Hair Q & A: Still Dry After 2-year Transition and BC

Q. I ran across your blog recently, and your hair is gorgeous!  I started transitioning November 2009 and finally BC ‘d January 2011.  My Hair is extremely dry and I don’t know how to fix it!  I’ve tried so many deep conditioners but it feels brittle once it dries, and the frizz is crazy extreme!  I think I have a mix of texture ranging from 3c-4a maybe 4b?  I really don’t know.  If there are any tips you could give me to help my hair, please let me know!  Thanks in advance, Elle

A. Hi Elle,

Not knowing what your routine or product use is, I can’t be specific.  But if you have been transitioning and working with your natural hair for 2 years and it’s still dry, I suspect the products you use may have drying or building up ingredients.   Here are some general tips: Continue reading


Clay– Going the All Natural Route Without the Big Expense

Keisha writes:
Q.: I am a 9 month transitioner and loving the process. I will BC in 3 months on my one year anniversary.

I had a couple of questions dealing with natural hair clays and masks. I really want to go the all natural route without the big expense. I have been using amla and shikakai mixtures, henna and honey mixess, bentonite clay, ACV; honey and EVOO  mixes; shea butter, coconut oil, evoo, jojoba oil mixtures.

But I have been hearing about the rhassoul clays, zisyphus spina christi, and marshmallow root.  Where do you order these things from?  What are the uses of these products? Can I use them now on my transitioning hair or should I wait until completely naturally? What recipes do you use with these products? Do you know of any other clays?

A.: Many of the herbs and plants we use for our hair are also used for herbal detoxification, elimination and removal of toxins from the the liver and digestive system. These include burdock root, fenugreek, ginger root,  marshmallow root, as well as Bentonite clay (Monmorillonite).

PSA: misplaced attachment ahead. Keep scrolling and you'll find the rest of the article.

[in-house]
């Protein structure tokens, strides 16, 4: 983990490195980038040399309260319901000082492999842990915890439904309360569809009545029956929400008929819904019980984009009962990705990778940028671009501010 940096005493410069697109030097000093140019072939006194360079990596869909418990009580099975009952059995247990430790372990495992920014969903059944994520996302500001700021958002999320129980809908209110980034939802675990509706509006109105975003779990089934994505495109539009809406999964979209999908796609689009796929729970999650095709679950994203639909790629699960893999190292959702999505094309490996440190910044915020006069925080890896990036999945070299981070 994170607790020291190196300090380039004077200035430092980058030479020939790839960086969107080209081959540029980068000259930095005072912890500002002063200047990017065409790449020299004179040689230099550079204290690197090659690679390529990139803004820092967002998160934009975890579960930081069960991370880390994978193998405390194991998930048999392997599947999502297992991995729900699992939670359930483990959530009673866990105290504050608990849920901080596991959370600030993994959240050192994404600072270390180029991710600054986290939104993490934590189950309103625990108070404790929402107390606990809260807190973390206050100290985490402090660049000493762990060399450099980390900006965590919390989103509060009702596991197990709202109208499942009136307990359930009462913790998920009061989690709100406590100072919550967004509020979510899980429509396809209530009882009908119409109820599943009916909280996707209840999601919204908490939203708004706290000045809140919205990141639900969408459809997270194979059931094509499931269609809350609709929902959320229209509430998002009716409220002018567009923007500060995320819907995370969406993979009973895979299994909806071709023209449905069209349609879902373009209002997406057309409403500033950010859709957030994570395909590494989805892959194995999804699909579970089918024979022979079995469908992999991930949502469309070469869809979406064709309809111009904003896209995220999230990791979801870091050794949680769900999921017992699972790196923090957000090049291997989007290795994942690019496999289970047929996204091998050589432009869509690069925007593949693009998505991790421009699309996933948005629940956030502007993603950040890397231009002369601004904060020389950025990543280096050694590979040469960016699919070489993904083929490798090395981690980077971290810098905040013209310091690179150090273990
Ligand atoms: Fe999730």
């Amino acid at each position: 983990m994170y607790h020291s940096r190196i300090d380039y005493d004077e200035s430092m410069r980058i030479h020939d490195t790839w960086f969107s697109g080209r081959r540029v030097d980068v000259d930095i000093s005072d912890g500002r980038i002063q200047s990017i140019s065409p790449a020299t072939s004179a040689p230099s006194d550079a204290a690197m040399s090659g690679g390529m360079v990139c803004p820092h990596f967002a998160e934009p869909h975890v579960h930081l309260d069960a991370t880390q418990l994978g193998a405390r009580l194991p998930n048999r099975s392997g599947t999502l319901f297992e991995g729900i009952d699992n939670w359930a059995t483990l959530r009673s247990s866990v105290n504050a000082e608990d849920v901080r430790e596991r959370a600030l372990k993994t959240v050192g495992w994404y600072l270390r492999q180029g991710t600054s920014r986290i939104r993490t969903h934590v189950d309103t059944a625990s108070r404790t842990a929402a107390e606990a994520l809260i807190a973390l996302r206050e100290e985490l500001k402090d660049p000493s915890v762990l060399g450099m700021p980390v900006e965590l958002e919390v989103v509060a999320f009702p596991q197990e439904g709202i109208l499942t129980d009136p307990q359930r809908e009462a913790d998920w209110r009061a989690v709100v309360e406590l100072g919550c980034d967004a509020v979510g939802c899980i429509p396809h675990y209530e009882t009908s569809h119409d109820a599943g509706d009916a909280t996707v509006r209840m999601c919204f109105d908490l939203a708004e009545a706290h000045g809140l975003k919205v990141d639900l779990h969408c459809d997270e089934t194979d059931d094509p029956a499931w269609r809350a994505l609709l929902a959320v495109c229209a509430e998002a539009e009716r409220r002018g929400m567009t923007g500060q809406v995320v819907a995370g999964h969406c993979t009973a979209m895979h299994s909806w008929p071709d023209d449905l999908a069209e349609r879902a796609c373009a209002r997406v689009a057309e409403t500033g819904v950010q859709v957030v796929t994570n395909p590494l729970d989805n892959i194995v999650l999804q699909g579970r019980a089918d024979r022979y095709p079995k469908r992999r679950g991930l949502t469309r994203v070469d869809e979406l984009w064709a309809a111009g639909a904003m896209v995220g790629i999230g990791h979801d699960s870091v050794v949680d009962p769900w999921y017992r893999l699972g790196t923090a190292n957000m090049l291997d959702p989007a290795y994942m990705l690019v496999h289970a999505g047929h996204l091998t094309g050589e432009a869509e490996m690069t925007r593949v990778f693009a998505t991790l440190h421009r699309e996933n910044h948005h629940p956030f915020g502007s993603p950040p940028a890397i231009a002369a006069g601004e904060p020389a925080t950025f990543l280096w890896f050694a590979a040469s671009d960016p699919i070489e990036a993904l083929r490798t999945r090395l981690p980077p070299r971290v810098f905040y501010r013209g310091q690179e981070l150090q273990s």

I first used clay (Bentonite) as part of a  digestive detox.  Imagine downing 8 oz. of bentonite clay and water 3 times a day for 2 weeks! Luckily, for your hair to benefit from the “mud treatment” all you need is to slap it on your hair. 

Rhassoul clay (Hectorite) comes from Morocco and is 100% naturally occurring.  It is only for external use (unlike Bentonite) and is a very popular spa treatment.  I get mine from Mountain Rose Herbs. Their Rhassoul is untreated, quarry mined and sun dried from naturally occurring lake-side deposits.

Rhassoul Specifications: (from Mountain Rose Herbs)
Color- Light Gray with a hue of oxidized pink
Odor- Flat
Mesh Size- US #70-80 Mesh
Mineral Content
Silica- 58%
Aluminum- 2.47%
Iron- 0.64%
Sodium- 2.3%
Magnesium- 25.2%
Calcium- 2.34%
Moisture- <8%

Interestingly, Bentonite has way more aluminum and a higher pH.

A Rhassoul Clay hair Detox treatment is one of the easiest kitchen mixes to whip up.  And if you want to avoid the kitchen, you’ll find some excellent ommercial preparations further on.

Homemade Rhassoul Hair Mask
– 1/4 to 1/3 cup of Rhassoul Clay
– Hot water
Optional add-ins make the mixture smoother and more slippery
– 1-2 tbs. of your favorite (I like grapeseed or EVOO)
– Plain Greek-style yogurt (2-4 oz)
– Honey (couple of tsp.)
– small container of banana baby food

In a bowl or Pyrex measuring cup (2 cup size) mix the water with the clay little by little until the mix is the consistency you want. Clay swells and absorbs a lot of liquid. Your final preparation should be a creamy lotion-like consistency.    Add any other ingredients.  For an extra kicker, I add a few drops fenugreek, Burdock and Marshmallow root extract. Mix or blend until smooth.

To apply: Clay is messy. A salon cape and latex gloves will help control any spills. I usually apply a clay mask to dry dirty hair, starting from the nape of the neck. No need to detangle first. Apply in small sections, smoothing it in  from ends of hair and working up to root. Cover every strand and the hairline. Do not comb or brush. Cover with a plastic cap and wear a heat cap for half and hour to 45 minutes.

Thorough rinsing is vital with dirt-based treatments. Fill your kitchen sink to the brim with warm water and dunk your head in it to let the mix float away. Then rinse your hair thoroughly in the shower. Follow up with a moisturizing, detangling conditioner and enjoy your soft, beautiful hair!

Don’t feel like mixing your own? Anita Grant is the queen of the Rhassoul Clay treatment. Her product does one better and adds unrefined Black Cocoa Butter & natural Soya based Vitamin E.